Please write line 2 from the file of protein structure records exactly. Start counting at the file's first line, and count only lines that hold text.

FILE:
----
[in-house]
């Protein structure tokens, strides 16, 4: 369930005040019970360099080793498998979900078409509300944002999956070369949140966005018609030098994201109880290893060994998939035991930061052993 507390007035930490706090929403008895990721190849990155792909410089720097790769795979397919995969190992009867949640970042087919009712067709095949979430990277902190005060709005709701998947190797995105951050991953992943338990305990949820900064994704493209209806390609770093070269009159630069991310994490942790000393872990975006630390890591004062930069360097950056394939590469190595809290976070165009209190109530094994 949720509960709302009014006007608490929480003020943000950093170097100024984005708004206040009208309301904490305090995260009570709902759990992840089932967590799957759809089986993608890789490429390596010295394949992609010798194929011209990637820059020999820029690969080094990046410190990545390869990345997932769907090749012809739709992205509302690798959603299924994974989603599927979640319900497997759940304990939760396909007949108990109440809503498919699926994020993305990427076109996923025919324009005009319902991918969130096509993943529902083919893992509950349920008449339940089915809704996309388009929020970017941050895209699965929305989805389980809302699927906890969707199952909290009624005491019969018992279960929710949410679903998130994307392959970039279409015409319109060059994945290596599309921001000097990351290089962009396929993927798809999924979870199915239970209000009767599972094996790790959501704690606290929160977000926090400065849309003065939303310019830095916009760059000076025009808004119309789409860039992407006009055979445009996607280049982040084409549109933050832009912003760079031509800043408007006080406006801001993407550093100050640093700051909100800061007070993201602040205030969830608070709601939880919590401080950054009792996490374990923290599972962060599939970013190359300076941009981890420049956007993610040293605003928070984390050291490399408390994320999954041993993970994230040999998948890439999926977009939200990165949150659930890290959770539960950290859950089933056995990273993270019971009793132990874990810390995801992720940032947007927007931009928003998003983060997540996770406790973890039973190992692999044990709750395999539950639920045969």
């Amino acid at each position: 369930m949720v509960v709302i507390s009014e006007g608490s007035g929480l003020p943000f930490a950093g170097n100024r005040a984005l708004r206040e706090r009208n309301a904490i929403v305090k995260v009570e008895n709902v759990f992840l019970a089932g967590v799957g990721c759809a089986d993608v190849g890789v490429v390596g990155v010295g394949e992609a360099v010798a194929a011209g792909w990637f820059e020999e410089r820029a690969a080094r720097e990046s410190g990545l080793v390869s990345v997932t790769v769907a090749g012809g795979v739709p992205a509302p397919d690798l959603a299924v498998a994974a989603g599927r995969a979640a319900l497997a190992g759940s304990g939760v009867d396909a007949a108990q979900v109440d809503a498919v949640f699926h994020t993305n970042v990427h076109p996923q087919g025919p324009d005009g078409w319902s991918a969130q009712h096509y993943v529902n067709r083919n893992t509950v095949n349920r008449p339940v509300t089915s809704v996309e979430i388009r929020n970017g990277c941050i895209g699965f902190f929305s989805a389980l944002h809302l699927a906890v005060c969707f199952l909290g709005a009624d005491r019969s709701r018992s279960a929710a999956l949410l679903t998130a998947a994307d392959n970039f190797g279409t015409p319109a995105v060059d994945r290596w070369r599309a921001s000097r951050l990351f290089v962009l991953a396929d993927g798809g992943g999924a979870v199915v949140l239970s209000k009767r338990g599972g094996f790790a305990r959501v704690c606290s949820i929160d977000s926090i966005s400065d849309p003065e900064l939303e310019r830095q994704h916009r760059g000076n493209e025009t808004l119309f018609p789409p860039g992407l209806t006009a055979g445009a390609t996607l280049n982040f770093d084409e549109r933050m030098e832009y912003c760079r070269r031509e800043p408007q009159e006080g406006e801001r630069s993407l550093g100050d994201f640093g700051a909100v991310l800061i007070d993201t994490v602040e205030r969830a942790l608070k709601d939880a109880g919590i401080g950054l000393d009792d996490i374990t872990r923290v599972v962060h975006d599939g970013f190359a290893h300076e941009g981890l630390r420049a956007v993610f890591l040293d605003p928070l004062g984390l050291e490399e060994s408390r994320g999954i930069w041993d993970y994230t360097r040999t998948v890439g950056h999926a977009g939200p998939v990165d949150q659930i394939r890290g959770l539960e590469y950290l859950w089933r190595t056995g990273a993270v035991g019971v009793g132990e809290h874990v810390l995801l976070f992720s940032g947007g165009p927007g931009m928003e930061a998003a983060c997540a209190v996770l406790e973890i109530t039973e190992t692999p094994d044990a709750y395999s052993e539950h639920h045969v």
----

């Protein structure tokens, strides 16, 4: 369930005040019970360099080793498998979900078409509300944002999956070369949140966005018609030098994201109880290893060994998939035991930061052993 507390007035930490706090929403008895990721190849990155792909410089720097790769795979397919995969190992009867949640970042087919009712067709095949979430990277902190005060709005709701998947190797995105951050991953992943338990305990949820900064994704493209209806390609770093070269009159630069991310994490942790000393872990975006630390890591004062930069360097950056394939590469190595809290976070165009209190109530094994 949720509960709302009014006007608490929480003020943000950093170097100024984005708004206040009208309301904490305090995260009570709902759990992840089932967590799957759809089986993608890789490429390596010295394949992609010798194929011209990637820059020999820029690969080094990046410190990545390869990345997932769907090749012809739709992205509302690798959603299924994974989603599927979640319900497997759940304990939760396909007949108990109440809503498919699926994020993305990427076109996923025919324009005009319902991918969130096509993943529902083919893992509950349920008449339940089915809704996309388009929020970017941050895209699965929305989805389980809302699927906890969707199952909290009624005491019969018992279960929710949410679903998130994307392959970039279409015409319109060059994945290596599309921001000097990351290089962009396929993927798809999924979870199915239970209000009767599972094996790790959501704690606290929160977000926090400065849309003065939303310019830095916009760059000076025009808004119309789409860039992407006009055979445009996607280049982040084409549109933050832009912003760079031509800043408007006080406006801001993407550093100050640093700051909100800061007070993201602040205030969830608070709601939880919590401080950054009792996490374990923290599972962060599939970013190359300076941009981890420049956007993610040293605003928070984390050291490399408390994320999954041993993970994230040999998948890439999926977009939200990165949150659930890290959770539960950290859950089933056995990273993270019971009793132990874990810390995801992720940032947007927007931009928003998003983060997540996770406790973890039973190992692999044990709750395999539950639920045969």